Another wide ranging announcement of new toys from Apple today. The Keynotes are as predictable as ever (unless your one of those people who think that Apple should be release some new, secret, market changing device of the century), although I did think this one lacked some of the polish of the past.
Jobs was the master showman, and the current team of Tim, Craig, Phil and Eddie, whilst trying hard to maintain the style, aren’t quite as comfortable with it. Today’s Keynote was peppered with stumbles and misspeaks, like they hadn’t been rehearsing quite so much, and is it me, or have Phil and Eddie been at the cookie jar too much? Nice quips from Craig about ‘Hair Force One’ though!
There wasn’t much shown that we didn’t already know was coming. Updated Macbook Pros with Haswell CPU for greater battery life, although not as seismic as seen on the Airs earlier this year, but that was predictable. I’m comfortable with having brought last years model only a month ago for £400 less than current list.
The full size iPad is now known as the ‘iPad Air’, a name befitting the diet it’s been on (Phil, Eddie, take note). Seriously, did Apple put weights in the old one – shaving 30% off the weight while doubling the performance is way more than we might have expected. The iPad Mini gets a Retina display, and the A7 processor the same as the iPad Air and the iPhone 5s. People seem to have missed that this is the first time that Apple have done simultaneous updates the to whole iOS line with the same processor across the board. That really helps stabilise the platform for for developers assuming they maintain that regime in future updates.
The Mac Pro, still waiting in the wings, but with more detail and pricing. It’s a serious powerhouse for the power hungry, and in a seriously tiny and quiet package. Availability slips slightly (Fall to December) which knocks the gloss off the fanfare of bringing assembly back to the US. It’s becoming a feature of new releases to have incredibly tight supplies, which the cynical might say is a ploy to keep the margins up, but is probably more reflective of Apple creating demand that outstrips its ability, and that of the supply chain, to just make the darn things fast enough.
OS X Mavericks, the OS for the Macbook, iMac and Mac Pro systems, is now available as a free update, bringing it in line with iOS upgrades. It reflects the fact that Apple see operating system as just part of the hardware, and a commitment to keep delivering even after the initial purchase. Rather more radically, all iLife and iWork apps are to become free (with purchase of a new OS X or iOS system), which suggests that Apple recognise that computers are only as great as the software that comes with them, and want people to experience an out of the box experience that is far more complete than offered elsewhere. It’s also a real shot across the bows of Microsoft, who built their empire on paid upgrades to OS and Apps. Currently floundering with new but not there hardware, unloved and untrusted OSs and annual subscriptions to Apps, Microsoft really have their work cut out. No wonder Ballmer jumped ship, or walked the plank. I loved the Keynote digs about the relevance of the iPad from the time of its launch.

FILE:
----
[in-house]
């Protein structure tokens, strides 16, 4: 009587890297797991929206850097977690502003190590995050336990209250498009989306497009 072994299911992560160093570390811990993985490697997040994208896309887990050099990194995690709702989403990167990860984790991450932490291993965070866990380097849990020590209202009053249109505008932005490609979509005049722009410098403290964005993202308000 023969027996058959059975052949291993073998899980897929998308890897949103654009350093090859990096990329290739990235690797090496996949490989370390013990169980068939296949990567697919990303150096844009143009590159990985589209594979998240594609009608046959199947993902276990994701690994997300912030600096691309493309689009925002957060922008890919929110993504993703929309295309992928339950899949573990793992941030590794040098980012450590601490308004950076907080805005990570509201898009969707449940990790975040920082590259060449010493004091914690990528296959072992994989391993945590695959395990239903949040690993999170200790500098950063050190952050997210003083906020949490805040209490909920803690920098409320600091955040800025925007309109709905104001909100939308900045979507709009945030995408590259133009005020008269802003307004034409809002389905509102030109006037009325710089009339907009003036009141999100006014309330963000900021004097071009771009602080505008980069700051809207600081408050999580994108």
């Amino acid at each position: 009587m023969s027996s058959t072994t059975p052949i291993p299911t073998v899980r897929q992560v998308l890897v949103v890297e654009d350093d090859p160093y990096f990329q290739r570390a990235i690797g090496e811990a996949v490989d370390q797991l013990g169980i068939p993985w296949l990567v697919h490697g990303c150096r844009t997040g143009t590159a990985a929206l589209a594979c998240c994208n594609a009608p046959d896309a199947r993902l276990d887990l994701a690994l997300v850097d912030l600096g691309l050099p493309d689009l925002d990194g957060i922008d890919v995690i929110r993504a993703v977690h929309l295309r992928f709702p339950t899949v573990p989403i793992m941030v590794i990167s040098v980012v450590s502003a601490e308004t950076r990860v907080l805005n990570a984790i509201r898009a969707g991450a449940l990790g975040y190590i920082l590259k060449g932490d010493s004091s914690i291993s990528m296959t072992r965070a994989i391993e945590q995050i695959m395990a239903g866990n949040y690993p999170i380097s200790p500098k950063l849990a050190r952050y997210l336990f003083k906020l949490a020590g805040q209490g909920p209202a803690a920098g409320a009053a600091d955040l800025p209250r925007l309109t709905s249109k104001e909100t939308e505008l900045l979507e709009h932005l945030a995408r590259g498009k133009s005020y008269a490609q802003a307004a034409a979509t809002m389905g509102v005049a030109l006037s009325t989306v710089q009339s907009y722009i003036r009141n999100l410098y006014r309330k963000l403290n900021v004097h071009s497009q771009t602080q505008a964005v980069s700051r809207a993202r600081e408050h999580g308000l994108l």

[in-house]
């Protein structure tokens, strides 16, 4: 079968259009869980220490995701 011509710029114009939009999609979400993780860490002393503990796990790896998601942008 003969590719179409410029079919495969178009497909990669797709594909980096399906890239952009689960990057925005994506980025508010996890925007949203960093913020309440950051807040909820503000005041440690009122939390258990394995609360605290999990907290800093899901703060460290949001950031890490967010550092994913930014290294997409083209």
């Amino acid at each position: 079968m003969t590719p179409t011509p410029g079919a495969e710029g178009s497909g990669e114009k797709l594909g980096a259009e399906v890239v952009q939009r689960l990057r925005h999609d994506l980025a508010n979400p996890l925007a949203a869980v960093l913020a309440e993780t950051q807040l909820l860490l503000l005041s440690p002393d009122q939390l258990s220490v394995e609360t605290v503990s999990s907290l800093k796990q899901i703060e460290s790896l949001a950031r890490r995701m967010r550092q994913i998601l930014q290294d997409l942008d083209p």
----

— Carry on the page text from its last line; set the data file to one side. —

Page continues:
There will be those who chime in with the ‘where’s the innovation’ cries, but if you can’t see Apple’s willingness to upturn its own cart as well as it’s competitors, you really have your head shoved in a place of poor illumination. I’m sure it would be wonderful to reinvent yet another industry, but it’s evident that Apple are doing just fine and are dealing with growing pains. Solve those first and let the competition flail around in R&D at their expense (and learn from their mistakes).
I said three years ago after the release of the iPad, that the personal computer industry would look dramatically different in 5 years. 170 million iPads later, it’s already radically shifted. Other than price as a factor, I really don’t understand why people still think PCs are relevant. We so rarely do anything these days that required those traditional functions a PC was conceived for.